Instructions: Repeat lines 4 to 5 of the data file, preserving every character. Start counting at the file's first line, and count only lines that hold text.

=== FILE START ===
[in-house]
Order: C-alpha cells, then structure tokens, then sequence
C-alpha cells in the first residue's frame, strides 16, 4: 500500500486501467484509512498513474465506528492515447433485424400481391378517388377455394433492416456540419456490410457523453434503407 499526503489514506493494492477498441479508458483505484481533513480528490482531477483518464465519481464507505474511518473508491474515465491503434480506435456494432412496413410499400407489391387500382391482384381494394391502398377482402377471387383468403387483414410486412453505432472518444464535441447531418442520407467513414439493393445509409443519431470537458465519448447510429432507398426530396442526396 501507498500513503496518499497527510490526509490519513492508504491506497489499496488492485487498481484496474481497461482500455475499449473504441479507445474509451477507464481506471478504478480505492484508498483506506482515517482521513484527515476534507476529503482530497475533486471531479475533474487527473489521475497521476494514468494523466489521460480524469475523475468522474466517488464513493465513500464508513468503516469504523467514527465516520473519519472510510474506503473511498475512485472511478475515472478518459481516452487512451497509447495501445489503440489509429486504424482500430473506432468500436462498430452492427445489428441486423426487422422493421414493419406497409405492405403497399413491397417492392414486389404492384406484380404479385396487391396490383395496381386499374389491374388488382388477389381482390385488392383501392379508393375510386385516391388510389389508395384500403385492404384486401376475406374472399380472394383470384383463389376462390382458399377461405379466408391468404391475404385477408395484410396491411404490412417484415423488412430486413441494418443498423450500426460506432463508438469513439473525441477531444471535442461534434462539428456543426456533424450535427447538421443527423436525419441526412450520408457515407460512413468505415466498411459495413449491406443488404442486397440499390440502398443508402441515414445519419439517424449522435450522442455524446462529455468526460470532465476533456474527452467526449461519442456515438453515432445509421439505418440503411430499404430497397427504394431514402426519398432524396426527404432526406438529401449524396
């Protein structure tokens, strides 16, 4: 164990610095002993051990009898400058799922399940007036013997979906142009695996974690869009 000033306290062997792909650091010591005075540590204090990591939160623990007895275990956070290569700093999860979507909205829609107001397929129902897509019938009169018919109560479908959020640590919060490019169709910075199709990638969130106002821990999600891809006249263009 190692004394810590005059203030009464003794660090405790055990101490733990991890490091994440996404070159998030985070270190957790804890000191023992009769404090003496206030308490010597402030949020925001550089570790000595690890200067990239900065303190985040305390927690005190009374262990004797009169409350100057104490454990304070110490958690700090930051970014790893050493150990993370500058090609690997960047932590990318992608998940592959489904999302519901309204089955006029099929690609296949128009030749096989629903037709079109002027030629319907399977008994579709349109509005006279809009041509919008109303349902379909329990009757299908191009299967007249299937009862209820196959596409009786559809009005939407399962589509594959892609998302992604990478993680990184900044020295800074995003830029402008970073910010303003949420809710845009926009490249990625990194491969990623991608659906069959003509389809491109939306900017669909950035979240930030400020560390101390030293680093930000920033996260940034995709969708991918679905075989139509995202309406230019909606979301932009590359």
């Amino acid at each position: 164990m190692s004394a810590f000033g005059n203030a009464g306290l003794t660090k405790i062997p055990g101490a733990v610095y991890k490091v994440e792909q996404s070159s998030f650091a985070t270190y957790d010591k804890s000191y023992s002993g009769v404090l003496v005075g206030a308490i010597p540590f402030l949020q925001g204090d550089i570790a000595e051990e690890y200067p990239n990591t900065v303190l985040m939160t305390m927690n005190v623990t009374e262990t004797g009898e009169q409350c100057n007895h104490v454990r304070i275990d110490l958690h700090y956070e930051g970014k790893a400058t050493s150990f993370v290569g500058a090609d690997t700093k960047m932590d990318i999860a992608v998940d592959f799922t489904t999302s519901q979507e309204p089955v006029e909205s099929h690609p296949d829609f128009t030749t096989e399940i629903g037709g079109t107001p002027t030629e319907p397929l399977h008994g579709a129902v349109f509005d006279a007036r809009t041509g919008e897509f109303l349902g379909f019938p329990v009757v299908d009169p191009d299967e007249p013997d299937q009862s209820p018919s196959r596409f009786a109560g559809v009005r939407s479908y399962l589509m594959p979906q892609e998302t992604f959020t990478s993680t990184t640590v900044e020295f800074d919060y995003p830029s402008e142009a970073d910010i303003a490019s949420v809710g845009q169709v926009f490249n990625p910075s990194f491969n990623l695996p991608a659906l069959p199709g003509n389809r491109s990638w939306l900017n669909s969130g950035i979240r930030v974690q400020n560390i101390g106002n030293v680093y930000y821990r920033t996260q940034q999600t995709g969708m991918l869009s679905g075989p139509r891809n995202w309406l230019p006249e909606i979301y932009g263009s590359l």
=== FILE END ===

């Protein structure tokens, strides 16, 4: 164990610095002993051990009898400058799922399940007036013997979906142009695996974690869009 000033306290062997792909650091010591005075540590204090990591939160623990007895275990956070290569700093999860979507909205829609107001397929129902897509019938009169018919109560479908959020640590919060490019169709910075199709990638969130106002821990999600891809006249263009 190692004394810590005059203030009464003794660090405790055990101490733990991890490091994440996404070159998030985070270190957790804890000191023992009769404090003496206030308490010597402030949020925001550089570790000595690890200067990239900065303190985040305390927690005190009374262990004797009169409350100057104490454990304070110490958690700090930051970014790893050493150990993370500058090609690997960047932590990318992608998940592959489904999302519901309204089955006029099929690609296949128009030749096989629903037709079109002027030629319907399977008994579709349109509005006279809009041509919008109303349902379909329990009757299908191009299967007249299937009862209820196959596409009786559809009005939407399962589509594959892609998302992604990478993680990184900044020295800074995003830029402008970073910010303003949420809710845009926009490249990625990194491969990623991608659906069959003509389809491109939306900017669909950035979240930030400020560390101390030293680093930000920033996260940034995709969708991918679905075989139509995202309406230019909606979301932009590359």
């Amino acid at each position: 164990m190692s004394a810590f000033g005059n203030a009464g306290l003794t660090k405790i062997p055990g101490a733990v610095y991890k490091v994440e792909q996404s070159s998030f650091a985070t270190y957790d010591k804890s000191y023992s002993g009769v404090l003496v005075g206030a308490i010597p540590f402030l949020q925001g204090d550089i570790a000595e051990e690890y200067p990239n990591t900065v303190l985040m939160t305390m927690n005190v623990t009374e262990t004797g009898e009169q409350c100057n007895h104490v454990r304070i275990d110490l958690h700090y956070e930051g970014k790893a400058t050493s150990f993370v290569g500058a090609d690997t700093k960047m932590d990318i999860a992608v998940d592959f799922t489904t999302s519901q979507e309204p089955v006029e909205s099929h690609p296949d829609f128009t030749t096989e399940i629903g037709g079109t107001p002027t030629e319907p397929l399977h008994g579709a129902v349109f509005d006279a007036r809009t041509g919008e897509f109303l349902g379909f019938p329990v009757v299908d009169p191009d299967e007249p013997d299937q009862s209820p018919s196959r596409f009786a109560g559809v009005r939407s479908y399962l589509m594959p979906q892609e998302t992604f959020t990478s993680t990184t640590v900044e020295f800074d919060y995003p830029s402008e142009a970073d910010i303003a490019s949420v809710g845009q169709v926009f490249n990625p910075s990194f491969n990623l695996p991608a659906l069959p199709g003509n389809r491109s990638w939306l900017n669909s969130g950035i979240r930030v974690q400020n560390i101390g106002n030293v680093y930000y821990r920033t996260q940034q999600t995709g969708m991918l869009s679905g075989p139509r891809n995202w309406l230019p006249e909606i979301y932009g263009s590359l």